While spaying and neutering of pets is still sometimes necessary, methods are evolving to meet new societal expectations and advances in scientific knowledge. For several years now, Virbac has been offering a reversible and temporary alternative to surgical castration.

Our ambition? To make it accessible to more and more pet owners worldwide, and to support professionals in their knowledge of this additional neutering option, which preserves the animal's physical integrity.

  • There can be multiple reasons for neutering a pet. The solution must be tailored to each individual case.
  • Alternatives to surgery exist for dogs, prepubescent bitches, male cats and male ferrets.
  • The role of the veterinarian is essential in helping the pet owner to make an informed decision, based on his/her animal particular situation.

At a societal level, the pet’s neutering is often considered as part of a general effort to combat abandonment and mistreatment. With the advent of domestication, the number of pets has outstripped the capacity of human households worldwide. As a result, a large number of animals are abandoned in the wild with no means of survival, or in shelters (where they are either adopted or euthanized).
What's more, stray animals present a number of risks for wildlife (environmental contamination, nuisance factors) and public health (zoonoses, aggression, property damage). To counter this dynamic, most animal protection associations in all countries recommend that owners sterilize their pets.  

On a more individual level, owners may opt to neuter their pet to avoid unwanted litter, but this is not the only reason: sterilization prevents certain serious diseases in pets, including uterine infections and prostate problems.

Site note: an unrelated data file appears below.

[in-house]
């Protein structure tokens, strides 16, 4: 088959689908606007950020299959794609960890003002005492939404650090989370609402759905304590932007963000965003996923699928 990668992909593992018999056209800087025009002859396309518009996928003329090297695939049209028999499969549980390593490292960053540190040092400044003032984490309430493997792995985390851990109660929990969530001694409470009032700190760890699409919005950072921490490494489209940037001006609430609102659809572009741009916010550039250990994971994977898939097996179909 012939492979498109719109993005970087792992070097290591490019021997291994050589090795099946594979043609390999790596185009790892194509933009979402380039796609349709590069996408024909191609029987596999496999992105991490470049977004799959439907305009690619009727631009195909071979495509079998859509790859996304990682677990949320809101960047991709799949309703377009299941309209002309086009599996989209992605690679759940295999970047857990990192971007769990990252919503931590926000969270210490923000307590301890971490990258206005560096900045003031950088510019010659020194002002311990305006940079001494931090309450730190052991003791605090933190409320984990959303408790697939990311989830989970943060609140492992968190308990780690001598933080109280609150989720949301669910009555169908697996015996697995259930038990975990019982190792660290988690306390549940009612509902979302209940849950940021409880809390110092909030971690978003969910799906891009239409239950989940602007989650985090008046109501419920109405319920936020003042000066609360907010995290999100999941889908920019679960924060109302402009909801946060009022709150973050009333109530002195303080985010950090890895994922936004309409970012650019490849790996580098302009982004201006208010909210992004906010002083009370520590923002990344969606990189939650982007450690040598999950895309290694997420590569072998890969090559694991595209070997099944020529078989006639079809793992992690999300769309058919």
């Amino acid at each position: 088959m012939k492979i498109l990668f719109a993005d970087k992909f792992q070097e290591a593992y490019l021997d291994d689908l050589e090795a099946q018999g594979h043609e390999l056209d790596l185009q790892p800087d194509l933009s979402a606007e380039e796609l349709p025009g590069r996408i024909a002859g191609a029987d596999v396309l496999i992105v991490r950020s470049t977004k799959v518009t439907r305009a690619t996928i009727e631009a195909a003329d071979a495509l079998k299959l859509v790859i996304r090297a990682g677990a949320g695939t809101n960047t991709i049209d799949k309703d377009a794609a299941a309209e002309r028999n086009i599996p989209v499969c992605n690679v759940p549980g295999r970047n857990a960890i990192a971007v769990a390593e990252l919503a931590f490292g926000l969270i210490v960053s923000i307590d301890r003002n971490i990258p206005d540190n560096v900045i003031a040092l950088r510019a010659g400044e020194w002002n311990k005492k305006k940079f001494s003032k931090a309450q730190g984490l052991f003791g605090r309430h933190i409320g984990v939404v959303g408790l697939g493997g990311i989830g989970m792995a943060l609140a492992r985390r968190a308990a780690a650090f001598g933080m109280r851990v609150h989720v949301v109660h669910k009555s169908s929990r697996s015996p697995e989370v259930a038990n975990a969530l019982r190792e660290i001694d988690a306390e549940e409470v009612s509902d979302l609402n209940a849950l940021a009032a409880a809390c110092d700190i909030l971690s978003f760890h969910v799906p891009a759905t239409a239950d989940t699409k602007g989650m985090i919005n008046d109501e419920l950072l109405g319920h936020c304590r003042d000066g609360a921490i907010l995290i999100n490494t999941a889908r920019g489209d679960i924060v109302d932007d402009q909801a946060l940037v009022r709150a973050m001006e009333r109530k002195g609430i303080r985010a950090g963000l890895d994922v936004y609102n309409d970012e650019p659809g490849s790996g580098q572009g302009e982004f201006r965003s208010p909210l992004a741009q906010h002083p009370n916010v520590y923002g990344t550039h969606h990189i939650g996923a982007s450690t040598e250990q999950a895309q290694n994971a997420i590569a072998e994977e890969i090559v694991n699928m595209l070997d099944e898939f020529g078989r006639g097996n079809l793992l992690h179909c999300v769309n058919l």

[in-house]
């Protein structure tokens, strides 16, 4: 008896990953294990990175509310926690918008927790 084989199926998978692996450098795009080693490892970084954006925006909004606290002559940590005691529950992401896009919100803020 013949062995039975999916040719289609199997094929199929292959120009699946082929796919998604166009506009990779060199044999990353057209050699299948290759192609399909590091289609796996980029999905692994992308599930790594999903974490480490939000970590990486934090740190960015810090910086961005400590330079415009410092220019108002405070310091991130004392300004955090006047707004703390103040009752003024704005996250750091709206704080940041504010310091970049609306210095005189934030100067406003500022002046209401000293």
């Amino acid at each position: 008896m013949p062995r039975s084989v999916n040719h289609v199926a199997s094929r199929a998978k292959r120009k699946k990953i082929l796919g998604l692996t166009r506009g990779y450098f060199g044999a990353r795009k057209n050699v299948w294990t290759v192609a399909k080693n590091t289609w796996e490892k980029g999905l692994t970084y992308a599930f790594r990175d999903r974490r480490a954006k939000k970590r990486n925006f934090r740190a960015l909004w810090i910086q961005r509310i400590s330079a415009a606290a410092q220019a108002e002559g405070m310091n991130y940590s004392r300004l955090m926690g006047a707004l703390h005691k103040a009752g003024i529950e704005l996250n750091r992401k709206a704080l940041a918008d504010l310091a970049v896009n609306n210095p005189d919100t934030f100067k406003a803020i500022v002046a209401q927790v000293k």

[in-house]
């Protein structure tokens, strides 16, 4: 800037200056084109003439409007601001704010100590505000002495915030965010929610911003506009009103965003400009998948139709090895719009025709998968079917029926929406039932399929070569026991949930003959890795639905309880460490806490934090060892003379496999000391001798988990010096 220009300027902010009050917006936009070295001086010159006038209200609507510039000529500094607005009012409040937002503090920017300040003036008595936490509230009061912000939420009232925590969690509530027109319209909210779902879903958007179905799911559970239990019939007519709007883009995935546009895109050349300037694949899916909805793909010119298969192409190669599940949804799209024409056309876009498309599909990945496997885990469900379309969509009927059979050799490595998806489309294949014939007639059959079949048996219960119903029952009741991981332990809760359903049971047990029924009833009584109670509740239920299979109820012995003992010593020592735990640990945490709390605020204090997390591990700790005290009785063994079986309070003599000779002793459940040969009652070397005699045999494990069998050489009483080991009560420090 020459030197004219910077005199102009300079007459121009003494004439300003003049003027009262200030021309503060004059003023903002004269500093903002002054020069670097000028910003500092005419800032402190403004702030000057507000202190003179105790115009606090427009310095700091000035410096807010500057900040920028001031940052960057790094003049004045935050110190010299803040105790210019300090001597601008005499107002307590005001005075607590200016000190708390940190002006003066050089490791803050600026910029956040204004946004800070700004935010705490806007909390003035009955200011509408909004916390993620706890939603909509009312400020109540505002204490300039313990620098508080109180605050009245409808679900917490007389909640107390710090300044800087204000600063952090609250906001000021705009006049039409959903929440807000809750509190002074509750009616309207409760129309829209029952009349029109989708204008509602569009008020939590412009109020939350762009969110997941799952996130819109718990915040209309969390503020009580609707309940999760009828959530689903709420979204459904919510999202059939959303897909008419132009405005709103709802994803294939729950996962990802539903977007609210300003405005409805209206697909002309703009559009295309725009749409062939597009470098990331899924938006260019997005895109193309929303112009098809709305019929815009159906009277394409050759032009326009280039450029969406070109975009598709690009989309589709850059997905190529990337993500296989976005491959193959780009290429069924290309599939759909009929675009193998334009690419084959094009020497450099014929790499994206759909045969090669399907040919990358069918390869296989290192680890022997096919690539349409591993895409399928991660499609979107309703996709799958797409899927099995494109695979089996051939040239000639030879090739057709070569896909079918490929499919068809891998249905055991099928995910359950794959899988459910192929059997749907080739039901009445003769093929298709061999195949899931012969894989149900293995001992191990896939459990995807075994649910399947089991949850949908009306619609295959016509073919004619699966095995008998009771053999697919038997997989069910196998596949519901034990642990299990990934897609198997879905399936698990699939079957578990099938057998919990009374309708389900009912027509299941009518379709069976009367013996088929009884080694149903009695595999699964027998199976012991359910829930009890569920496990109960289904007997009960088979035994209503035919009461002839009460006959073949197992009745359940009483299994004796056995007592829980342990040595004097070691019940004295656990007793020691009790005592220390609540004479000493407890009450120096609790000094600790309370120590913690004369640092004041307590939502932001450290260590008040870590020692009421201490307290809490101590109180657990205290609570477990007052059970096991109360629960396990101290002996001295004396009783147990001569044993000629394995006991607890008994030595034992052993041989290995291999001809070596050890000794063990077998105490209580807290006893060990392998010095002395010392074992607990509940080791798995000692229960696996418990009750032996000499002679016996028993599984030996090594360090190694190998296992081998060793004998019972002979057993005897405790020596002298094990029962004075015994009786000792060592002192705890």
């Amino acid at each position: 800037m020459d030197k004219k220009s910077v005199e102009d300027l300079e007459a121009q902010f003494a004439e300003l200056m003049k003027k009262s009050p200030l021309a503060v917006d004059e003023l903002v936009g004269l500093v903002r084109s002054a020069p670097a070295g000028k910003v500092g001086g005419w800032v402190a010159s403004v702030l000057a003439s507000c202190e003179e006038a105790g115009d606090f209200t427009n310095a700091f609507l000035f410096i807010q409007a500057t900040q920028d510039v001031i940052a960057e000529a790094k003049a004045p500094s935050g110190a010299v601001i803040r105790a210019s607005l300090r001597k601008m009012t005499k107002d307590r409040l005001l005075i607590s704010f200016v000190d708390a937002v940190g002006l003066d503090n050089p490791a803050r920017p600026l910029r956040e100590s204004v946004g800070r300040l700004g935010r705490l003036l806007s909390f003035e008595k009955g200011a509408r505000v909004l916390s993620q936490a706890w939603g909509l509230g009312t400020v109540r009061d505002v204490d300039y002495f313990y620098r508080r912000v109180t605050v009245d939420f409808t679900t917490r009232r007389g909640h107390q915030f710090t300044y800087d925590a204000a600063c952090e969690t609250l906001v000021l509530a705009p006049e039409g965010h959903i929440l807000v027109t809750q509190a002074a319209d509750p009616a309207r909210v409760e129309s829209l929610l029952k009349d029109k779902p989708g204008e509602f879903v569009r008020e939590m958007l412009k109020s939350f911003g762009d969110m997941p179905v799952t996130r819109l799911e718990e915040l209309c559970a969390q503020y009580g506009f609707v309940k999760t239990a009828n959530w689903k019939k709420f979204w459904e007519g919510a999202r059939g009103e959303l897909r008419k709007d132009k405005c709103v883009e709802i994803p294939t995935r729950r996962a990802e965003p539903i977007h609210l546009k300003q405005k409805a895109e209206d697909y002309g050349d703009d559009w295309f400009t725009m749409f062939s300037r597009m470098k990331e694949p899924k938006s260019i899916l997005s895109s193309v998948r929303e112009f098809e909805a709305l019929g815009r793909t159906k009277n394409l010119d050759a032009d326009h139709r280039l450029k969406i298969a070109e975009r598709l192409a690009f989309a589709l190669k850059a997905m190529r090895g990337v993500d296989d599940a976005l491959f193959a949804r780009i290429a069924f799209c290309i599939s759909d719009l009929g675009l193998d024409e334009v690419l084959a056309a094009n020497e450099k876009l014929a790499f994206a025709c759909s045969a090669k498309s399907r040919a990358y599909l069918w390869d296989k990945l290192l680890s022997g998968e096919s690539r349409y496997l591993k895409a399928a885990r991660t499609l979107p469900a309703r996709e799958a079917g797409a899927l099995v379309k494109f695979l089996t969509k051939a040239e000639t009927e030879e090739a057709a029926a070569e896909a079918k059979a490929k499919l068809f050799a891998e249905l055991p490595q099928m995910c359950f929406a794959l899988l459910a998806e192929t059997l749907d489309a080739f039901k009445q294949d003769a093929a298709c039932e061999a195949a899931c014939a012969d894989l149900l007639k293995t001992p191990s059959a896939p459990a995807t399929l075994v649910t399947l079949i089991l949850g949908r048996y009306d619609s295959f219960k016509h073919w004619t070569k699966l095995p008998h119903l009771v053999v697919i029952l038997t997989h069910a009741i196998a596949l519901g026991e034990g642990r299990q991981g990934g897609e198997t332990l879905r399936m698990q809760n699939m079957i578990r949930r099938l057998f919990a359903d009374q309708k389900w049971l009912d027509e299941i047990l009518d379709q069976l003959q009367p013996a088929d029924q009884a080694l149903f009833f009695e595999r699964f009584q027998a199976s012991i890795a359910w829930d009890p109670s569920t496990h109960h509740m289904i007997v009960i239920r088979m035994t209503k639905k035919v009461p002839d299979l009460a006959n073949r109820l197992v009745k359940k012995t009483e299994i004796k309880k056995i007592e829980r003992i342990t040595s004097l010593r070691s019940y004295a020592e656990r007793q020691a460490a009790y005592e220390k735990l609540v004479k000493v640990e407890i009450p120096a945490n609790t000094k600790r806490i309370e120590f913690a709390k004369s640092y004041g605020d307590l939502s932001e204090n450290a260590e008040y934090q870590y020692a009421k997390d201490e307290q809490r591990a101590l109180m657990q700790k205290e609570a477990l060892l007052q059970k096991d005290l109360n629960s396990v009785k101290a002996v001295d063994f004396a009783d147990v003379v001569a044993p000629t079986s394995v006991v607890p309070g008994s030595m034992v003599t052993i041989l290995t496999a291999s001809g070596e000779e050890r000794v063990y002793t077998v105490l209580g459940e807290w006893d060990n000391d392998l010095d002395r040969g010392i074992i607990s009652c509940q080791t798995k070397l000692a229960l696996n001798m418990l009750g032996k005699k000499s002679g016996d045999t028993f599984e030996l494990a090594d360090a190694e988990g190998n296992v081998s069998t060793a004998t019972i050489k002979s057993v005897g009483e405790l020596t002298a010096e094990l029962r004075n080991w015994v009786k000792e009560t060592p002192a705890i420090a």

It can also reduce the risk of certain cancers. Finally, it can reduce certain undesirable behaviors in pets, such as running away, territorial marking and excessive vocalizations linked to reproduction. There are many reasons to sterilize an animal, but each situation is unique: the veterinarian's role is essential to help the owner make an informed decision, advising on the method of sterilization, if deemed necessary, taking into account the benefits and risks specific to each animal. - -


Throughout the world, surgical sterilization has remained the most commonly used method over the last few decades: in females, the ovaries and/or uterus are removed; in males, the testicles are removed, or more rarely, the vas deferens are cut. Often associated with surgery, the perception of animal sterilization can vary from one person to another. Some see it as part of responsible pet ownership (along with vaccinations), and a wise measure to control the animal population and reduce the number of abandoned or stray animals. Conversely, some owners are reluctant to have their pets surgically sterilized, for a variety of reasons: the risks associated with anesthesia, the desire to preserve physical integrity, post-operative consequences, etc

In some countries, sterilization is practiced almost systematically, while in a growing number of others, it is seen as a form of mutilation and is prohibited by law in the absence of a valid medical reason. Overall, with the development of scientific knowledge, more and more countries are recognizing animals as sentient living beings, and surgical sterilization is increasingly perceived by owners as an act disrespectful of the animal's well-being.


While surgical castration has long been the main option for spaying and neutering pets, it no longer needs to be considered automatically. In certain cases, alternatives exist, with proven health benefits. For several years now, we have been offering a contraceptive implant that reversibly eliminates the effects of sex hormones, while preserving the integrity of the animal's body. 

As part of our commitment to advancing the health and welfare of companion animals worldwide, we support the work of the Reproductive control committee (RCC) of the World small animal veterinary association (WSAVA). Our common goal? To promote best veterinary practice in companion animal reproductive control at a global level, and to ensure that veterinarians worldwide have access to the latest resources and knowledge in this rapidly evolving key area for their health. - - acc-d

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